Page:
A Trick of the Lightfollows fifteen-year-old Mike Welles, who is losing his sense of direction; then a voice in his head tries to guide him to become faster and stronger than he was before—to get rid of everything that holds him back.
Like the author, I never knew boys could get eating disorders. It is described as a “girl’s disease,” but the males with eating disorders are understudied, as I found out in the Author’s Note. In this book, I learnt that 10 million people in the United States have an eating disorder, but about 10 percent—which is about 1 million—of those are male.
I found the choice of narrator interesting. Rather than the narrator being Mike, Lois Metzger decided to narrate from the point of view of Mike’s eating disorder, which is a nagging presence in his head. It knows Mike better than he knows himself. It even thinks it has Mike’s best interests at heart. I found this voice creepy and unsettling at times.
This is one of the most intriguing, original, and insightful books I have ever read. You don’t read about males with eating disorders every day. It is a short (190-page) and complex book. I am glad to have found it, and I can tell you that it is a much recommended read.
Imagine if your favourite author wrote six novels (masterpieces, really) and passed away with a few unfinished pieces. Then imagine someone took one and finished it, adhering to the style as best they can. I have been reading The Watsons, by Jane Austen and finished by Another. It has been a great read!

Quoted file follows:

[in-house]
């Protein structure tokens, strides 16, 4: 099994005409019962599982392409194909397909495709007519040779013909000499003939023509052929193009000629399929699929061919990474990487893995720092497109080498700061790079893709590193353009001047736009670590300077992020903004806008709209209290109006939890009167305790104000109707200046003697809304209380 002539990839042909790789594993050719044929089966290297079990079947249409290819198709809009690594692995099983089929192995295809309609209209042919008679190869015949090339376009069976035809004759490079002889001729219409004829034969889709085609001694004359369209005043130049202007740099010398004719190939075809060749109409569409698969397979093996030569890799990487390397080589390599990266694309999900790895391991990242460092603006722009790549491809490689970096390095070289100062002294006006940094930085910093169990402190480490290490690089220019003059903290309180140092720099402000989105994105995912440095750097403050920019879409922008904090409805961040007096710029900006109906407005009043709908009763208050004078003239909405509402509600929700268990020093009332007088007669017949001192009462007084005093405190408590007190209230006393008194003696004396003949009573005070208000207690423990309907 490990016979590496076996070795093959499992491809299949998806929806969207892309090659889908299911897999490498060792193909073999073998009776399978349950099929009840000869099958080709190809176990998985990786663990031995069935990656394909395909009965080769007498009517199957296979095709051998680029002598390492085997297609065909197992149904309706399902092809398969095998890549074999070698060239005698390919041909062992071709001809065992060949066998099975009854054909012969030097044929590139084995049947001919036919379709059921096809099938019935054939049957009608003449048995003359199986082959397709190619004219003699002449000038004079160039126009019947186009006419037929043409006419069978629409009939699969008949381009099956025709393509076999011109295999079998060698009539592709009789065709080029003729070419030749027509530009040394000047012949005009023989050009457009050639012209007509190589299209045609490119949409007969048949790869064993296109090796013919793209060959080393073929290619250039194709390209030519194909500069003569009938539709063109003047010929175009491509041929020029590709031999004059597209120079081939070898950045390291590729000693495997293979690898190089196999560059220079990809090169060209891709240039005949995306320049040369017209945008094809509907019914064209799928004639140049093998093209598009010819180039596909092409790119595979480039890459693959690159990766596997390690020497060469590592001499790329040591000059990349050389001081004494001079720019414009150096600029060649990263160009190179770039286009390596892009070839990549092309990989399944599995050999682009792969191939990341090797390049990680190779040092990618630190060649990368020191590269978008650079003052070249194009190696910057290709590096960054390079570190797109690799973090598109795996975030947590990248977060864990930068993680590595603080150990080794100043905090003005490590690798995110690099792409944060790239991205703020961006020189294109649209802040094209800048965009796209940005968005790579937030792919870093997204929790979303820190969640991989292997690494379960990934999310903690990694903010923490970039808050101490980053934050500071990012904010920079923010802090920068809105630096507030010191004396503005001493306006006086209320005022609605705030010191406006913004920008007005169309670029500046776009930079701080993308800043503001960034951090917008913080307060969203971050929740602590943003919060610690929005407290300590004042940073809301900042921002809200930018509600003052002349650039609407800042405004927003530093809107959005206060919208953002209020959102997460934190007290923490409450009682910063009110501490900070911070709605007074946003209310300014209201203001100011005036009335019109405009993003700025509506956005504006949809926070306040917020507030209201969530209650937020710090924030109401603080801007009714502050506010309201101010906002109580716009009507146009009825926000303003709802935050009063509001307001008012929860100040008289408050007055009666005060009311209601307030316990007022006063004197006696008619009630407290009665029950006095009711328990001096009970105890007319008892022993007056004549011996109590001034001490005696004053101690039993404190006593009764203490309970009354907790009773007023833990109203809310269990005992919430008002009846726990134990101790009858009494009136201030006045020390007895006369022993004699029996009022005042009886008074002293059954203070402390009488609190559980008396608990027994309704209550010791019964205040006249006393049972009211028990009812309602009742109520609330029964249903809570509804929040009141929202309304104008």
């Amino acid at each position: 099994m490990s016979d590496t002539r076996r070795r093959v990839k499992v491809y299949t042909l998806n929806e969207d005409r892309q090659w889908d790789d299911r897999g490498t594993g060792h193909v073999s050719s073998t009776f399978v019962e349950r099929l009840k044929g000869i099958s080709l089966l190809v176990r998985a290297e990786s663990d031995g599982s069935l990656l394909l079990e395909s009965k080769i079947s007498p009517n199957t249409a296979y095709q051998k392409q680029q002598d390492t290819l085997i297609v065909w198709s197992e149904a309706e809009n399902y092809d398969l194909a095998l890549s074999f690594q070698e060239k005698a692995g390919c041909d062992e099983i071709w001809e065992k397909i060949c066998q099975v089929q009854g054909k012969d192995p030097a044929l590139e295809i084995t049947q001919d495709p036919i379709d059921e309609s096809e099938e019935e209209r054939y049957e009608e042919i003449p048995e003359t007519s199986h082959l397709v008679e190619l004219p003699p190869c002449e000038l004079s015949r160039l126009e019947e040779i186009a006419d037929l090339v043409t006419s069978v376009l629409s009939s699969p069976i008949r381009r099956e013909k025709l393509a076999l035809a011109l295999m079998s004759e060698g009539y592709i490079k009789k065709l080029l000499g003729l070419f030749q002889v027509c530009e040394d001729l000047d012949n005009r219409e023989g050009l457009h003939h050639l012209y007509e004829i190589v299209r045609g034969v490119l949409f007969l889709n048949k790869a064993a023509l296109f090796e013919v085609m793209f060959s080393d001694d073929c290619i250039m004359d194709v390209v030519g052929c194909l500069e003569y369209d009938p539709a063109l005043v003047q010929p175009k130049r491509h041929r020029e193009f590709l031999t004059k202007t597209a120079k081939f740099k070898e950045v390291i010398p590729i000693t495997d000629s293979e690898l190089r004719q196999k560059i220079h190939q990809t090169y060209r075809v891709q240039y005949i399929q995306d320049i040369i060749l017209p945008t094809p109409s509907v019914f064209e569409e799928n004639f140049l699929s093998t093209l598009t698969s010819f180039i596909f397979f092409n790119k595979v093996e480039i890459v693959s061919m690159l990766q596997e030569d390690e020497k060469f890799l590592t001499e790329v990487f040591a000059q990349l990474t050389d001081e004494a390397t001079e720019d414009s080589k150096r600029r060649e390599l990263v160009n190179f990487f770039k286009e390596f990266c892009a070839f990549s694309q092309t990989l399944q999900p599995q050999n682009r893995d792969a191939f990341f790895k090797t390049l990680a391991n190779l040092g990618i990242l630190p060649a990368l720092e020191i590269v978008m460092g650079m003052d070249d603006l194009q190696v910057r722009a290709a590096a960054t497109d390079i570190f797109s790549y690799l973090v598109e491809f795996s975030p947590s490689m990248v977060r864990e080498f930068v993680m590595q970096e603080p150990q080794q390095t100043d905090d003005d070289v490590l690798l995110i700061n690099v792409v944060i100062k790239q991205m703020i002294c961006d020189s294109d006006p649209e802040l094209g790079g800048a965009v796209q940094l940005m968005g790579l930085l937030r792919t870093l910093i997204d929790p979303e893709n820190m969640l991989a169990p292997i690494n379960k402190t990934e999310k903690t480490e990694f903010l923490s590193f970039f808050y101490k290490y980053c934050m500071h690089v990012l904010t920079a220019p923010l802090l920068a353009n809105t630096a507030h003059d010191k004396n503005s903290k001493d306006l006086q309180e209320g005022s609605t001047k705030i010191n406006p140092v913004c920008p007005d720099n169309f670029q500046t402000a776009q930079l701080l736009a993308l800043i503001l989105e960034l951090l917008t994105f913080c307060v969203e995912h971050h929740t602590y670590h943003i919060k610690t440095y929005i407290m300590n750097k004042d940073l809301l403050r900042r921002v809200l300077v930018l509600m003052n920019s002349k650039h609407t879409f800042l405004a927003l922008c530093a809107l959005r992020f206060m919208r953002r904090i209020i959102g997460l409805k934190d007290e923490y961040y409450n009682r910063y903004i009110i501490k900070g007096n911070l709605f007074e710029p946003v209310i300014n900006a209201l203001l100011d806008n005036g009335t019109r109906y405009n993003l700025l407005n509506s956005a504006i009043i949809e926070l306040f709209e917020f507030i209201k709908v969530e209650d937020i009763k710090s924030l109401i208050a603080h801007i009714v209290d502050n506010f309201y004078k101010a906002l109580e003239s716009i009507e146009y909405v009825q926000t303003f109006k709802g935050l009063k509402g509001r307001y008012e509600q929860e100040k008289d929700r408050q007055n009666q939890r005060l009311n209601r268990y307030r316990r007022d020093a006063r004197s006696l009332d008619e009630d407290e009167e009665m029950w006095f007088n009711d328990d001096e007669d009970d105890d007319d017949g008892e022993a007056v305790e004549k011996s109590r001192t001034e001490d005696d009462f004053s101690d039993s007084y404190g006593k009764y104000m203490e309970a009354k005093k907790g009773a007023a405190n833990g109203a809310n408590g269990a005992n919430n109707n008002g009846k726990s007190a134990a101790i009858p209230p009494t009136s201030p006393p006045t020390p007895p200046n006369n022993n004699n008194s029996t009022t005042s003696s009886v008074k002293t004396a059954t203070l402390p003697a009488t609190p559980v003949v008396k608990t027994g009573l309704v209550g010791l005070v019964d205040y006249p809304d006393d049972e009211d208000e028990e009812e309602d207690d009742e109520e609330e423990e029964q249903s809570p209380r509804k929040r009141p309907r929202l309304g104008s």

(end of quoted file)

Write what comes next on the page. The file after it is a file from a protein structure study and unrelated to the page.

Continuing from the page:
Emma Watson is an unusual heroine for an Austen novel, she is the only protagonist who must work (or contemplate it) for her income. Fanny Price (Mansfield Park) is taken in by her cousins and Jane (Emma) is not a main character. The Bennet sisters (Pride & Prejudice) need to marry well to be secure, but they do not talk of finding work.
Emma is a gentle, nurturing young woman who has been bought up in luxury with a wealthy aunt and uncle. She is deposited home with her invalid father and sisters after her uncle’s death and her aunt moving overseas to marry a foreign man. In true Austen-style, she is noticed for her beauty and her intellect. The story begins with her settling in to her family home, after a long absence she is more like a stranger. But she manages to befriend her older sister and father, becoming indispensible to the latter.
After many trials, including the death of her father, Emma is nearly sent to work as a governess. However, fate intervenes when she is called to stay with a friend who helps along the process of courtship with a local parson. True to the formula, there are misunderstandings and we watch with breaths held, as the pieces finally fall into place for the match.